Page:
Volume 61, Issue 4 p. 558-564
Clinical Investigations

Sex Differences in Barriers to Antihypertensive Medication Adherence: Findings from the Cohort Study of Medication Adherence Among Older Adults

Elizabeth Holt PhD, MPH

Elizabeth Holt PhD, MPH

Center for Health Research, Ochsner Clinic Foundation, New Orleans, Louisiana

Department of Epidemiology, School of Public Health and Tropical Medicine, Tulane University, New Orleans, Louisiana

Search for more papers by this author
Cara Joyce MS

Cara Joyce MS

Department of Biostatistics and Bioinformatics, School of Public Health and Tropical Medicine, Tulane University, New Orleans, Louisiana

Search for more papers by this author
Adriana Dornelles ScD, MPH

Adriana Dornelles ScD, MPH

Center for Health Research, Ochsner Clinic Foundation, New Orleans, Louisiana

Search for more papers by this author
Donald Morisky ScD, MSPH

Donald Morisky ScD, MSPH

Department of Community Health Sciences, Fielding School of Public Health, University of California at Los Angeles, Los Angeles, California

Search for more papers by this author
Larry S. Webber PhD

Larry S. Webber PhD

Department of Biostatistics and Bioinformatics, School of Public Health and Tropical Medicine, Tulane University, New Orleans, Louisiana

Search for more papers by this author
Paul Muntner PhD

Paul Muntner PhD

Department of Epidemiology, University of Alabama at Birmingham, Birmingham, Louisiana

Search for more papers by this author
Marie Krousel-Wood MD, MSPH

Corresponding Author

Marie Krousel-Wood MD, MSPH

Center for Health Research, Ochsner Clinic Foundation, New Orleans, Louisiana

Department of Epidemiology, School of Public Health and Tropical Medicine, Tulane University, New Orleans, Louisiana

Department of Medicine, School of Medicine, Tulane University, New Orleans, Louisiana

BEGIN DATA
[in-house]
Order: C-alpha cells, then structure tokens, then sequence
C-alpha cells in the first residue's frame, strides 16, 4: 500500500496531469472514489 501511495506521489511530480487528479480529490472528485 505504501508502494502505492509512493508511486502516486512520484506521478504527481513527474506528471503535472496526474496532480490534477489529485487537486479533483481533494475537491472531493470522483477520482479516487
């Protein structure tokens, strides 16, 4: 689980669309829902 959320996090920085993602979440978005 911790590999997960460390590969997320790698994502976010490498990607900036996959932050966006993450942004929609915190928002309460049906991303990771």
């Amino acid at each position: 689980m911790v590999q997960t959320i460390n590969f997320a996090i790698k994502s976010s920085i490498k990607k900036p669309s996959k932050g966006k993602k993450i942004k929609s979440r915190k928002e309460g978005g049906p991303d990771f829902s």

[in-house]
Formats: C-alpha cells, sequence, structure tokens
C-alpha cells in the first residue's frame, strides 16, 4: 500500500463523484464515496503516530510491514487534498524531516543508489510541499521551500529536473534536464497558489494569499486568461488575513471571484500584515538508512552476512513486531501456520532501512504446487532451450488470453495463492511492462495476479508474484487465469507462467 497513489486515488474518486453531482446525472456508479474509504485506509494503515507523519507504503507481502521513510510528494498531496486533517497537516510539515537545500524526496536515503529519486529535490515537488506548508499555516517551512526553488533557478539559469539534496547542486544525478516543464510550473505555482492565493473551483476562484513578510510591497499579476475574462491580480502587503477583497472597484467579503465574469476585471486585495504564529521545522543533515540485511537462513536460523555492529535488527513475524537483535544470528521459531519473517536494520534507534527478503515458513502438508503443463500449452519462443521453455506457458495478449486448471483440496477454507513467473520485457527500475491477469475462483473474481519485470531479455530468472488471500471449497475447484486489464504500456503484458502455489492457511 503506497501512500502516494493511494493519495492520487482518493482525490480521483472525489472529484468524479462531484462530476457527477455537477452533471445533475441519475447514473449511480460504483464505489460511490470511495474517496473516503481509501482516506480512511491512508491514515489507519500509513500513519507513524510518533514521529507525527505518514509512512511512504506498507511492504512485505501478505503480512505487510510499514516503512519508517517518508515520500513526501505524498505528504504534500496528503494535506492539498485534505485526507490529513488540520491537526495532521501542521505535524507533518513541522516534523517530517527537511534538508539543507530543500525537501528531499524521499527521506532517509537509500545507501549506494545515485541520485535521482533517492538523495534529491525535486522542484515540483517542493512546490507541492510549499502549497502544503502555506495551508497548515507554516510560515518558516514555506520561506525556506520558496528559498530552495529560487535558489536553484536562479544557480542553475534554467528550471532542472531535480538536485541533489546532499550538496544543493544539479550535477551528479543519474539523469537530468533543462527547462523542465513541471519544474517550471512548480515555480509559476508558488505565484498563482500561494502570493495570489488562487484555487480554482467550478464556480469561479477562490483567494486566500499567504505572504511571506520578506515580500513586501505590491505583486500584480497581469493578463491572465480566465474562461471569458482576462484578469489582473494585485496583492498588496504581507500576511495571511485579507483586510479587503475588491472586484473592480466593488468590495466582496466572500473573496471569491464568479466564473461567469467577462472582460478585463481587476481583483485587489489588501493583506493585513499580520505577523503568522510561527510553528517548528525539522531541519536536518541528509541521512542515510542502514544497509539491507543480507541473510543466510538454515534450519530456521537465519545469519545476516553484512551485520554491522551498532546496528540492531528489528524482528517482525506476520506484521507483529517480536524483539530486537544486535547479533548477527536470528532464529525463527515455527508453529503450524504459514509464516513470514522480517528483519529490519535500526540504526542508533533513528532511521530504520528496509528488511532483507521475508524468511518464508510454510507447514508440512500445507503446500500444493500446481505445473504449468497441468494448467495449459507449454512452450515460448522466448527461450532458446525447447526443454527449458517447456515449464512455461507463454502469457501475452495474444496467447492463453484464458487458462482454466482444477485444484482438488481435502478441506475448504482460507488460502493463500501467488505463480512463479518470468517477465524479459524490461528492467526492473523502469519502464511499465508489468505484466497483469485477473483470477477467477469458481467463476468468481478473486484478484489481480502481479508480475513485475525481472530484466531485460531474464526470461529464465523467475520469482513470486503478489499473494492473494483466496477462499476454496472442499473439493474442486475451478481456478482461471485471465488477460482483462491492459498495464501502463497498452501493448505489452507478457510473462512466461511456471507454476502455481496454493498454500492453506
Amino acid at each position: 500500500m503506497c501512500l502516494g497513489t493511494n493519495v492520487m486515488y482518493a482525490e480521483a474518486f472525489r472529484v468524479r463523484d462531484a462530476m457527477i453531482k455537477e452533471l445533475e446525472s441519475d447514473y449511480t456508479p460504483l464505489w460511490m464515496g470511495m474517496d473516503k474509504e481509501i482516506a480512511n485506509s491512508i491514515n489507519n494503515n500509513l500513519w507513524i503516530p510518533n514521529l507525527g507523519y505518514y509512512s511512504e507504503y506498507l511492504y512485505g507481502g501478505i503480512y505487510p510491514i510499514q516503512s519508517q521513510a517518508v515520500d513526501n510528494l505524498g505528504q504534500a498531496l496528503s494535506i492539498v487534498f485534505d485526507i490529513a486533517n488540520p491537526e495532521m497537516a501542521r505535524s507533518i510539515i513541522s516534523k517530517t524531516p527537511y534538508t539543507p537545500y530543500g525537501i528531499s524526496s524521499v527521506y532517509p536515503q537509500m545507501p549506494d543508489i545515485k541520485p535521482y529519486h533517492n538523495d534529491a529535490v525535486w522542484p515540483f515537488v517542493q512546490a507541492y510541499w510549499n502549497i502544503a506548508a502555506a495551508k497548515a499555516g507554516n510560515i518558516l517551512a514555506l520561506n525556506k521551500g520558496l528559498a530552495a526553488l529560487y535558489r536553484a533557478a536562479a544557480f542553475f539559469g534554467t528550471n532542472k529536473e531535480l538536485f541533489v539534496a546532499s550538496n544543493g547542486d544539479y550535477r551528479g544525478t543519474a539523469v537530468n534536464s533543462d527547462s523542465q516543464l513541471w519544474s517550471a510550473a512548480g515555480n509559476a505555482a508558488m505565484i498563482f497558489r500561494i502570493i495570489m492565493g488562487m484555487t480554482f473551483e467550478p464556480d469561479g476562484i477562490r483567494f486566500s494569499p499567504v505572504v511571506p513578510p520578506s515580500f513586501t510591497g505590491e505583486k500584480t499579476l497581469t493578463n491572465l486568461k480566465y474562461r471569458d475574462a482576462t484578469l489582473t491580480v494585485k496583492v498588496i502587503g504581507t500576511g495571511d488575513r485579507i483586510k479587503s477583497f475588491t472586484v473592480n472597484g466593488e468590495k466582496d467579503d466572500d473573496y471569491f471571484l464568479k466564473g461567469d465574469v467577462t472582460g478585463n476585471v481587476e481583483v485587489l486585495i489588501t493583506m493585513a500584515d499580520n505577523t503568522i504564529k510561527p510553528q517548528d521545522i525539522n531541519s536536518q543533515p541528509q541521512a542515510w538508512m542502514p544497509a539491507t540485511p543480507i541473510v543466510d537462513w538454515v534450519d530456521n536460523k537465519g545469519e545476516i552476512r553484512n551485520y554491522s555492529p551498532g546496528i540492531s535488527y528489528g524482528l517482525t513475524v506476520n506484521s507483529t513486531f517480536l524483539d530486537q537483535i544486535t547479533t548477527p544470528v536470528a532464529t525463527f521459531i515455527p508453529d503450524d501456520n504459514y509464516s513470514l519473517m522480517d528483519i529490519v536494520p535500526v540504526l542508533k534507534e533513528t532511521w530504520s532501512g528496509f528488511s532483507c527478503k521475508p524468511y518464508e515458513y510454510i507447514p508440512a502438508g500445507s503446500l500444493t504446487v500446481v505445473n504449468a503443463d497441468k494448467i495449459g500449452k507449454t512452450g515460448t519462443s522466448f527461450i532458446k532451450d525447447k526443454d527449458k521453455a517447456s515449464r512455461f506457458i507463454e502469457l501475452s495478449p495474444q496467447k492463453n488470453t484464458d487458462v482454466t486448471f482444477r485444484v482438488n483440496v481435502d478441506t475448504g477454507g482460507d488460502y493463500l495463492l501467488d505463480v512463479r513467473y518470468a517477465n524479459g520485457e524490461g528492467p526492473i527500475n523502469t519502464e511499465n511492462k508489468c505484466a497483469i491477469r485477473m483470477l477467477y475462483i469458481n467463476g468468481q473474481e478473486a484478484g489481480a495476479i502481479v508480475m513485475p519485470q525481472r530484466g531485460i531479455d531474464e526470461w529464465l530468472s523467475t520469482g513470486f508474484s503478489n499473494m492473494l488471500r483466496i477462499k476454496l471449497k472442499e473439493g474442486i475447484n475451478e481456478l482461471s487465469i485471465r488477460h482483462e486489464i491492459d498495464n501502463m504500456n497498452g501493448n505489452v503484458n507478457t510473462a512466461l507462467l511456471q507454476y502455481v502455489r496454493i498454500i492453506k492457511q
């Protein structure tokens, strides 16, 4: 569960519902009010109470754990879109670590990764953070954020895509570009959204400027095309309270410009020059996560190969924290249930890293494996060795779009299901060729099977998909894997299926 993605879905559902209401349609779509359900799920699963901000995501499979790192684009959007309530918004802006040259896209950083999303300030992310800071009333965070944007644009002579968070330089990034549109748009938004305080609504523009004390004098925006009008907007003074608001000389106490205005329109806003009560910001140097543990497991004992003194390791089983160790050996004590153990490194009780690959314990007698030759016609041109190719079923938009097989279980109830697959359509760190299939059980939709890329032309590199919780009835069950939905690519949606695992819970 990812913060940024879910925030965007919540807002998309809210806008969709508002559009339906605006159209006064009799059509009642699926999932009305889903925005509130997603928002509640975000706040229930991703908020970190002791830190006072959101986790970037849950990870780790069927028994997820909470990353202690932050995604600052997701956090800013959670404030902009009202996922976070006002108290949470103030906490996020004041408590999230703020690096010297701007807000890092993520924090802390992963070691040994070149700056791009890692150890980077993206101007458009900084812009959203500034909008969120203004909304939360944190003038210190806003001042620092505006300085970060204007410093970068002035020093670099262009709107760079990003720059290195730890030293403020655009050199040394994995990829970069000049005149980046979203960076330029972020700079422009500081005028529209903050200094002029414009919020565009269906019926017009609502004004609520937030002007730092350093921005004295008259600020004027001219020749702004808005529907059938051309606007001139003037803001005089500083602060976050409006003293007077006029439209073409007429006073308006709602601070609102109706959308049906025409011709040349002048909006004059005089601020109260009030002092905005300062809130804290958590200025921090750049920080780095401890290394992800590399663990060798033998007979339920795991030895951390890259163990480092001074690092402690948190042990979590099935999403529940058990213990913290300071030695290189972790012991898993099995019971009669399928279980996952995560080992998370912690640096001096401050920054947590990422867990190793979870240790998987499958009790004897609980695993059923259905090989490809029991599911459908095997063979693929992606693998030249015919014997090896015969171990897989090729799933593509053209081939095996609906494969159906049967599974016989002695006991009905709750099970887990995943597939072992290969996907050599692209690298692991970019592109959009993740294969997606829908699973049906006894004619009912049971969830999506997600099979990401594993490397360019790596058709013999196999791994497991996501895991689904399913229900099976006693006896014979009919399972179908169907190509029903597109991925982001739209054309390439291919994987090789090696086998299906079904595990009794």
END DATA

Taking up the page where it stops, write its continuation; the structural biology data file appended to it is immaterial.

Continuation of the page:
Address correspondence to Marie Krousel-Wood, Ochsner Clinic Foundation, Center for Health Research, 1514 Jefferson Highway, New Orleans, LA 70121. E-mail: [email protected]Search for more papers by this author
First published: 25 March 2013
Citations: 83

Abstract

Objectives

To determine whether sociodemographic, clinical, healthcare system, psychosocial, and behavioral factors are differentially associated with low antihypertensive medication adherence scores in older men and women.

Design

Cross-sectional analysis of baseline data.

Setting

Cohort Study of Medication Adherence in Older Adults (N = 2,194).

Measurements

Low antihypertensive medication adherence was defined as a score less than 6 on the 8-item Morisky Medication Adherence Scale. Information on risk factors for low adherence was collected using telephone surveys and administrative databases.

Results

The prevalence of low medication adherence scores did not differ according to sex (women, 15.0%; men 13.1%; P = .21). In sex-specific multivariable models, having problems with medication cost and practicing fewer lifestyle modifications for blood pressure control were associated with low adherence scores in men and women. Factors associated with low adherence scores in men but not women were poor sexual functioning (odds ratio (OR) = 2.03, 95% confidence interval (CI) = 1.31–3.16 for men and OR = 1.28, 95% CI = 0.90–1.82 for women), and body mass index of 25.0 kg/m2 or more (OR = 3.23, 95% CI = 1.59–6.59 for men; OR = 1.23, 95% CI = 0.82–1.85 for women). Factors associated with low adherence scores in women but not men included dissatisfaction with communication with their healthcare provider (OR = 1.75, 95% CI = 1.16–2.65 for women; OR = 1.16, 95% CI = 0.57–2.34 for men) and depressive symptoms (OR = 2.29, 95% CI = 1.55–3.38 for women; OR = 0.93, 95% CI = 0.48–1.80 for men).

Conclusion

Factors associated with low antihypertensive medication adherence scores differed according to sex. Interventions designed to improve adherence in older adults should be customized to account for the sex of the target population.